Three Ecuadorans and a Colombian were found aboard a speedboat last July between Guatemala and El Salvador in the Pacific Ocean, apparently carrying cocaine, will be tried in Miami for drug trafficking.
This is just is one more of the many cases of boats with cocaine bales intercepted by US authorities at sea, arriving every month in the Federal Court of the Southern District of Florida, and whose increase has been the subject of discussion in legal circles.
This recent case was recorded on July 16 and its description has all the elements of a movie.
It all started when a US Marine Patrol helicopter sighted a speedboat 430 nautical miles south of Guatemala and El Salvador.
The aircraft approached the boat and realized that it had no flag of any country, but noted that it was manned and carrying multiple bales, which raised suspicion.
Then began the style of Hollywood: after activating the emergency lights of the helicopter and the men’s refusal to stop the boat, warning shots were quickly fired from the aircraft.
And just at that moment the engines of the boat stopped.
US officials promptly headed in a small boat to that watercraft and on the way recovered one of the bales that had fallen to the sea during the chase.
The crew of the boat identified as Lenin Darío Iler Reyes, Miguel Angel Anchundia Saltos and Angel Marcelo Quiroz Mastarreno (the three Ecuadorians) and Edwin David Ruiz Bravo (Colombian) they claimed to to be “hunting sharks”.
Although the suspects of transporting drugs assured that the boat belonged to Ecuador and that it had left the Port of Manta, “the government of that country did not confirm or deny the nationality of the persons, that’s why they had to be treated as if not having any nationality and therefor became subject To US jurisdiction, “according to the case file.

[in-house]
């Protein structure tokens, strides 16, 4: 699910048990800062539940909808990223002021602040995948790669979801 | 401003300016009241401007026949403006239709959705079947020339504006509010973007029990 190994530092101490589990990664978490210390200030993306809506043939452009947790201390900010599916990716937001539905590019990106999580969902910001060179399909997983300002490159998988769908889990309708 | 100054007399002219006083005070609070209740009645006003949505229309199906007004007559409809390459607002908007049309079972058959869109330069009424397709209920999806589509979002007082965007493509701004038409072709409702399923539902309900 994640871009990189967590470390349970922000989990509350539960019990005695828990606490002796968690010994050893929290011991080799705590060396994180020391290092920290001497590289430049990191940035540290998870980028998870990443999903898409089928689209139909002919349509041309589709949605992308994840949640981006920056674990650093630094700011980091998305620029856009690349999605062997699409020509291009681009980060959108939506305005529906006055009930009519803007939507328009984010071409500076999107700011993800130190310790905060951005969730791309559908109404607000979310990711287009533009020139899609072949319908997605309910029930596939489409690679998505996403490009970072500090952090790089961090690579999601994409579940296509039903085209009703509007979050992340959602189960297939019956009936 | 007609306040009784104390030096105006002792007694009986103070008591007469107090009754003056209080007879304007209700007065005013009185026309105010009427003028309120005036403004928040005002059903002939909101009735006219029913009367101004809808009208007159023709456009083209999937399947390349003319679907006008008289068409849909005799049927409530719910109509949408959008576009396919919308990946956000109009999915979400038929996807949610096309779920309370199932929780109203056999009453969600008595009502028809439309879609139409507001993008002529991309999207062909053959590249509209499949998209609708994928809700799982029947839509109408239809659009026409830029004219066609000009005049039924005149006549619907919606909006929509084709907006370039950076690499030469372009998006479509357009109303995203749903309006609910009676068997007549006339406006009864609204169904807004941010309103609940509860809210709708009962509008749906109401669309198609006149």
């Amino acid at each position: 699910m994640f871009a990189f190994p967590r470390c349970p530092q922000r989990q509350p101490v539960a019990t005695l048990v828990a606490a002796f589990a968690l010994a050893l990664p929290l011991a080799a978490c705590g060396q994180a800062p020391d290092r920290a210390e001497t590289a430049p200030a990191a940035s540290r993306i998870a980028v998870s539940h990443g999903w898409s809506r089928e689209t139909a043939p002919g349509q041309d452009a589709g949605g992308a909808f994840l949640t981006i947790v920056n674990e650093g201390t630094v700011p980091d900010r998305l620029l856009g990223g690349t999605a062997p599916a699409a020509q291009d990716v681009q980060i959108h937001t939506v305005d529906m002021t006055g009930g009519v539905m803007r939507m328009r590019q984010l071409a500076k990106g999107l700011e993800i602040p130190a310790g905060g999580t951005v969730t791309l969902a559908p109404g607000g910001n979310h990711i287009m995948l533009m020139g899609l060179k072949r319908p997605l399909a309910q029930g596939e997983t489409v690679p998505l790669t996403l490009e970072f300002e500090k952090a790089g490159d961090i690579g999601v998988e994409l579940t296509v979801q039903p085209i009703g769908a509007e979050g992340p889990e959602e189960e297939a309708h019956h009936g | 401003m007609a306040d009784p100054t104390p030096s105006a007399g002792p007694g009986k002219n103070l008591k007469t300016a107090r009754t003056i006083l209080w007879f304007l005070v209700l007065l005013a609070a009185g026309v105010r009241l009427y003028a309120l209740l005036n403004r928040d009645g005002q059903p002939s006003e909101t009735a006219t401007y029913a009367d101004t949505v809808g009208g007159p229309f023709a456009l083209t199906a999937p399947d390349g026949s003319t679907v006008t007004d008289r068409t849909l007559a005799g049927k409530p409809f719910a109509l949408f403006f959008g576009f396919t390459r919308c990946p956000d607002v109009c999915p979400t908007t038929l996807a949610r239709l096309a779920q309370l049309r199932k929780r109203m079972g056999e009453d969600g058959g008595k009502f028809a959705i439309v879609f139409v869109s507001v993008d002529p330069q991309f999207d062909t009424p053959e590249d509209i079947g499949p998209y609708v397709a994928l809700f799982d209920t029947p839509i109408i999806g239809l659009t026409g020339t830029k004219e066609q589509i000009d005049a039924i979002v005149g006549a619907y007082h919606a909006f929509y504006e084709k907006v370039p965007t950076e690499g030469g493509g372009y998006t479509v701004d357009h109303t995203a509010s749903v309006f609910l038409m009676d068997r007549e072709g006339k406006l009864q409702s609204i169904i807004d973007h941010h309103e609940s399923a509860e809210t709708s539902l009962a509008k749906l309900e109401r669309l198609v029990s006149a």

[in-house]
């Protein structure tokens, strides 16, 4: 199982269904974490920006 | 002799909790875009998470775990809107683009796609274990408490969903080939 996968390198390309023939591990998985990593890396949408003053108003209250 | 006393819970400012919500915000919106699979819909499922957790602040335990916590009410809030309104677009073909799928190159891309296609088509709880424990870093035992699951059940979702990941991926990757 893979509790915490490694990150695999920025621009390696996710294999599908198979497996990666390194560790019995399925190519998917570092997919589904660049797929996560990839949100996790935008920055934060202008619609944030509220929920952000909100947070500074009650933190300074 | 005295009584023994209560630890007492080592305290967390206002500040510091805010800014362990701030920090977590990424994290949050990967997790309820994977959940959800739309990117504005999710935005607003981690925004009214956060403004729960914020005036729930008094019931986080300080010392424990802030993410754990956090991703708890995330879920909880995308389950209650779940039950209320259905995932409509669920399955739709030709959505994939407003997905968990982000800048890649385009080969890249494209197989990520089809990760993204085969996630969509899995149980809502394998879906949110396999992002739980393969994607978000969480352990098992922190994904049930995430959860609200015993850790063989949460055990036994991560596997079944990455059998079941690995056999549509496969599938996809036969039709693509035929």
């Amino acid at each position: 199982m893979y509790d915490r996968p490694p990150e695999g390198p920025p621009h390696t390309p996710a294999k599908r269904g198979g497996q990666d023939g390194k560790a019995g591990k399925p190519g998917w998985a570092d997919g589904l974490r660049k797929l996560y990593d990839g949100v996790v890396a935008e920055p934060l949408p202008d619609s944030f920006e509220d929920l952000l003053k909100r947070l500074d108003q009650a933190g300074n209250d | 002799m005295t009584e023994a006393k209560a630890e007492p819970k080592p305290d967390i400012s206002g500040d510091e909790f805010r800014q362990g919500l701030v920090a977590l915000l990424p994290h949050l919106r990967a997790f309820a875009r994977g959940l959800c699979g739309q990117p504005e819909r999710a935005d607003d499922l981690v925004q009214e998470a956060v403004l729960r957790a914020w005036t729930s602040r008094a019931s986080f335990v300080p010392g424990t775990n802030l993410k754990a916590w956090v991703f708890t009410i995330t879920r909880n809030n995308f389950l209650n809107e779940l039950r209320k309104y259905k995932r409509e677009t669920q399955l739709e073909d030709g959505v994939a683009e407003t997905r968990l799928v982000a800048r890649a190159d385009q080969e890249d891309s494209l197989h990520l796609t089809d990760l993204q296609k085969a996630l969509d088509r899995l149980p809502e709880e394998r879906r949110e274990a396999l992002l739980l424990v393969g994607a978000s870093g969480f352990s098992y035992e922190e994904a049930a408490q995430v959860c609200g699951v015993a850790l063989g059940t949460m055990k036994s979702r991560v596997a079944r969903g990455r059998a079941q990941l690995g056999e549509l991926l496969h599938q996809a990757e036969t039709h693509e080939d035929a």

During the inspection there was no evidence that these South Americans were fishing. On the contrary, they carried large quantities of gasoline on board.
Then another movie image was recorded: the boat was destroyed because it was “dangerous to navigate”.
The authorities were able to recover another 11 bales for a total of 12, and confirmed that they contained more than half a ton of cocaine: 759 kilograms.
The crew were arrested and brought to Miami, where next Monday the prosecution will accuse them of drug distribution, a charge that carries a minimum sentence of 10 years in a federal prison.
The detention of Hispanics in international waters by US authorities and their prosecution in the Miami court has been a subject that has stirred controversy in recent times.
“Often they are fishermen or farmers who do not know how to read or write and to whom drug trafficking networks offer $ 2,500 in exchange for bringing drugs.
This kind of money for them is a fortune, as fishing alone can earn “$ 200 a month,” said lawyer Ricardo Hermida, who represents Miguel Angel Anchundia Saltos.
A similar position was expressed months ago by attorney Marc David Seitles, who represented a Guatemalan who carried cocaine in a boat called Cristiano Ronaldo that was intercepted 450 miles from the Galápagos Islands, west of Ecuador.
“Another impoverished fisherman with a second-degree education who faces a minimum of 10 years in a federal prison. Is this fighting drugs? It’s laughable, “Seitles said during a hearing in late April.